A wife is bound to her husband as long as he lives. If her husband dies, she is free to marry anyone she wishes, but only if he loves the Lord. But in my opinion it would be better for her to stay single, and I think I am giving you counsel from God’s Spirit when I say this.
1 Corinthians 7:39-40 NLT

A wife is bound as long as her husband lives. But if the husband dies, she is free to marry anyone she wishes, only in the Lord. But in my judgment she is more blessed if she remains as she is. And I think that I too have the Spirit of God.1 Corinthians 7:39-40 NRSV

A wife must stay with her husband as long as he lives. If he dies, she is free to marry anyone she chooses. She will, of course, want to marry a believer and have the blessing of the Master. By now you know that I think she’ll be better off staying single. The Master, in my opinion, thinks so, too. 1 Corinthians 7:39-40 MSG

Paul covers a lot of subjects in 1 Corinthians 7, and these two verses are no exception. What is common to all four versions is the statement that the woman, after the death of her husband, “is free to marry anyone”, provided that the man is a believer who belongs to and loves the Lord. However, Paul presents another option which he strongly recommends as coming from his understanding of the Spirit of God. She is also free to choose to remain single.

An example of a single woman who may have been a widow, and a group of women who may have included some widows is found in Acts 16:12-15

From there we [Paul and Silas] reached Philippi, a major city of that district of Macedonia and a Roman colony. And we stayed there several days.

On the Sabbath we went a little way outside the city to a riverbank, where we thought people would be meeting for prayer, and we sat down to speak with some women who had gathered there. One of them was Lydia from Thyatira, a merchant of expensive purple cloth, who worshiped God. As she listened to us, the Lord opened her heart, and she accepted what Paul was saying. She and her household were baptized, and she asked us to be her guests. “If you agree that I am a true believer in the Lord,” she said, “come and stay at my home.” And she urged us until we agreed.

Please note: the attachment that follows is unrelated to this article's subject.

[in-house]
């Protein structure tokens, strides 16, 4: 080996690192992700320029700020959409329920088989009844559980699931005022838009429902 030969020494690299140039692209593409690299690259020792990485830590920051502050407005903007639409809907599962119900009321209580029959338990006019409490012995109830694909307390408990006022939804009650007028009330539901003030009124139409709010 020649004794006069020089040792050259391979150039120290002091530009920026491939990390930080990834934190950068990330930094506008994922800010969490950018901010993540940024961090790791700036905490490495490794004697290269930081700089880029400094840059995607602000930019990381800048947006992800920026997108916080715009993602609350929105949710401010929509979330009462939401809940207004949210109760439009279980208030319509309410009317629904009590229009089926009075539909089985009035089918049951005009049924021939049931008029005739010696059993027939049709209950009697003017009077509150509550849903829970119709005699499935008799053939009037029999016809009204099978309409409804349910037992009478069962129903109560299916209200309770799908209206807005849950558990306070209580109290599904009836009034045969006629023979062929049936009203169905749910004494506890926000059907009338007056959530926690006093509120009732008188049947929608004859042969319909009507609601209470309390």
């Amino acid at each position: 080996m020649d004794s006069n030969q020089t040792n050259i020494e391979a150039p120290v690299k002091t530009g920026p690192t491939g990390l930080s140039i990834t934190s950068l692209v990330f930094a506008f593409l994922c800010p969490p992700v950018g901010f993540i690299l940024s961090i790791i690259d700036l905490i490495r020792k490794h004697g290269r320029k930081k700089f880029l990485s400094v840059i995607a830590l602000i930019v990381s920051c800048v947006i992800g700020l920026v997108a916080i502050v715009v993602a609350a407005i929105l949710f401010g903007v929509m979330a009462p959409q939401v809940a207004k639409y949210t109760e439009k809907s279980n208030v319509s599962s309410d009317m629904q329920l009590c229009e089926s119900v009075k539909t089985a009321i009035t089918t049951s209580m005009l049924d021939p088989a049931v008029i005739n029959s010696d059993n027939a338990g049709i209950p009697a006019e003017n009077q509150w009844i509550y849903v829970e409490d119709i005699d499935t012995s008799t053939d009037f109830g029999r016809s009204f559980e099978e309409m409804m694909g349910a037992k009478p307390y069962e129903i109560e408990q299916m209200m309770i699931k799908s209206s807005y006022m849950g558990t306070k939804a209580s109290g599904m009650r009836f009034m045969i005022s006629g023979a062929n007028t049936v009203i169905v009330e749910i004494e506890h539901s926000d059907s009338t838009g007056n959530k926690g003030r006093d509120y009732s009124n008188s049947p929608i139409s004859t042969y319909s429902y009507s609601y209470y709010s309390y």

It appears that Lydia was a woman of independent means, possibly having inherited the business and was highly esteemed in the community. Paul and Silas respected her, too.

Acts 16:16-39 tells the story, familiar to most of us, of Paul and Silas being imprisoned in Philippi.

When Paul and Silas left the prison, they returned to the home of Lydia. There they met with the believers and encouraged them once more. Then they left town. Acts 16:40 NLT

There are other stories of faithful women mentioned in the Bible. Take some time this week to read about: Anna, an elderly widow prophetess, Luke 2:36-38, and Tabitha (which in Greek is Dorcas) Acts 9:36-42. It doesn’t say if she is a widow or not, but she is described as, ”a believer who was always doing kind things for others and helping the poor”.